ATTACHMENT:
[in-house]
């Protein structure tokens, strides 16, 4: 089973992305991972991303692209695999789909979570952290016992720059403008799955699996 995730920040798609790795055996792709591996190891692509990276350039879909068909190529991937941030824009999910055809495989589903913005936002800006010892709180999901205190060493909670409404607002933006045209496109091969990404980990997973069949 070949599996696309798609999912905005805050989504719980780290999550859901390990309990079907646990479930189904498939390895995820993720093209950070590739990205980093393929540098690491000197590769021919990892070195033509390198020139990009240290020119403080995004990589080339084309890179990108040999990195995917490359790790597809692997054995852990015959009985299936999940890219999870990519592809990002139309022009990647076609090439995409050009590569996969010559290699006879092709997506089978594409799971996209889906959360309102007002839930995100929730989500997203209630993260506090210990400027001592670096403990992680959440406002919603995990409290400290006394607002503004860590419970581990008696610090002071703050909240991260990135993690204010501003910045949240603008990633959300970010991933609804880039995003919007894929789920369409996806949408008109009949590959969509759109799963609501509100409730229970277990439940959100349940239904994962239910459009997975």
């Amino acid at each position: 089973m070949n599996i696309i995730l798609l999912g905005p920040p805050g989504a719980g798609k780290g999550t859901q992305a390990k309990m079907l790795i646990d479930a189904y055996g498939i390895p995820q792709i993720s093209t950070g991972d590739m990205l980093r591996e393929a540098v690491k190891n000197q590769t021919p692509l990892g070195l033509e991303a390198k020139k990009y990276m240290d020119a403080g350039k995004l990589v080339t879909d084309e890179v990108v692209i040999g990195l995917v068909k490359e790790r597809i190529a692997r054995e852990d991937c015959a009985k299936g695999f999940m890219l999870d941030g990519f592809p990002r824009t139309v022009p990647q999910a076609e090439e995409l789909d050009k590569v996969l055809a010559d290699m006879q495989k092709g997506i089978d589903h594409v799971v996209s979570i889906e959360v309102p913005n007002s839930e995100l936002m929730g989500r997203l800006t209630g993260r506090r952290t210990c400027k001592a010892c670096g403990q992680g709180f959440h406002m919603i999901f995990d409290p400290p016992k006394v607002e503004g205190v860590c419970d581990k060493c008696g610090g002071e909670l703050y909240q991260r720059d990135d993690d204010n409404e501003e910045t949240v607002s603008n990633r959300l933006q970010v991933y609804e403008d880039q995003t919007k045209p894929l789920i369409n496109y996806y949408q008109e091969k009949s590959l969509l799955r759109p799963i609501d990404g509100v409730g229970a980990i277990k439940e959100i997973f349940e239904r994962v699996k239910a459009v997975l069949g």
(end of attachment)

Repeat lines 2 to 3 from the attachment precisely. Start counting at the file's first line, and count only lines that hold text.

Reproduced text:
């Protein structure tokens, strides 16, 4: 089973992305991972991303692209695999789909979570952290016992720059403008799955699996 995730920040798609790795055996792709591996190891692509990276350039879909068909190529991937941030824009999910055809495989589903913005936002800006010892709180999901205190060493909670409404607002933006045209496109091969990404980990997973069949 070949599996696309798609999912905005805050989504719980780290999550859901390990309990079907646990479930189904498939390895995820993720093209950070590739990205980093393929540098690491000197590769021919990892070195033509390198020139990009240290020119403080995004990589080339084309890179990108040999990195995917490359790790597809692997054995852990015959009985299936999940890219999870990519592809990002139309022009990647076609090439995409050009590569996969010559290699006879092709997506089978594409799971996209889906959360309102007002839930995100929730989500997203209630993260506090210990400027001592670096403990992680959440406002919603995990409290400290006394607002503004860590419970581990008696610090002071703050909240991260990135993690204010501003910045949240603008990633959300970010991933609804880039995003919007894929789920369409996806949408008109009949590959969509759109799963609501509100409730229970277990439940959100349940239904994962239910459009997975």
């Amino acid at each position: 089973m070949n599996i696309i995730l798609l999912g905005p920040p805050g989504a719980g798609k780290g999550t859901q992305a390990k309990m079907l790795i646990d479930a189904y055996g498939i390895p995820q792709i993720s093209t950070g991972d590739m990205l980093r591996e393929a540098v690491k190891n000197q590769t021919p692509l990892g070195l033509e991303a390198k020139k990009y990276m240290d020119a403080g350039k995004l990589v080339t879909d084309e890179v990108v692209i040999g990195l995917v068909k490359e790790r597809i190529a692997r054995e852990d991937c015959a009985k299936g695999f999940m890219l999870d941030g990519f592809p990002r824009t139309v022009p990647q999910a076609e090439e995409l789909d050009k590569v996969l055809a010559d290699m006879q495989k092709g997506i089978d589903h594409v799971v996209s979570i889906e959360v309102p913005n007002s839930e995100l936002m929730g989500r997203l800006t209630g993260r506090r952290t210990c400027k001592a010892c670096g403990q992680g709180f959440h406002m919603i999901f995990d409290p400290p016992k006394v607002e503004g205190v860590c419970d581990k060493c008696g610090g002071e909670l703050y909240q991260r720059d990135d993690d204010n409404e501003e910045t949240v607002s603008n990633r959300l933006q970010v991933y609804e403008d880039q995003t919007k045209p894929l789920i369409n496109y996806y949408q008109e091969k009949s590959l969509l799955r759109p799963i609501d990404g509100v409730g229970a980990i277990k439940e959100i997973f349940e239904r994962v699996k239910a459009v997975l069949g």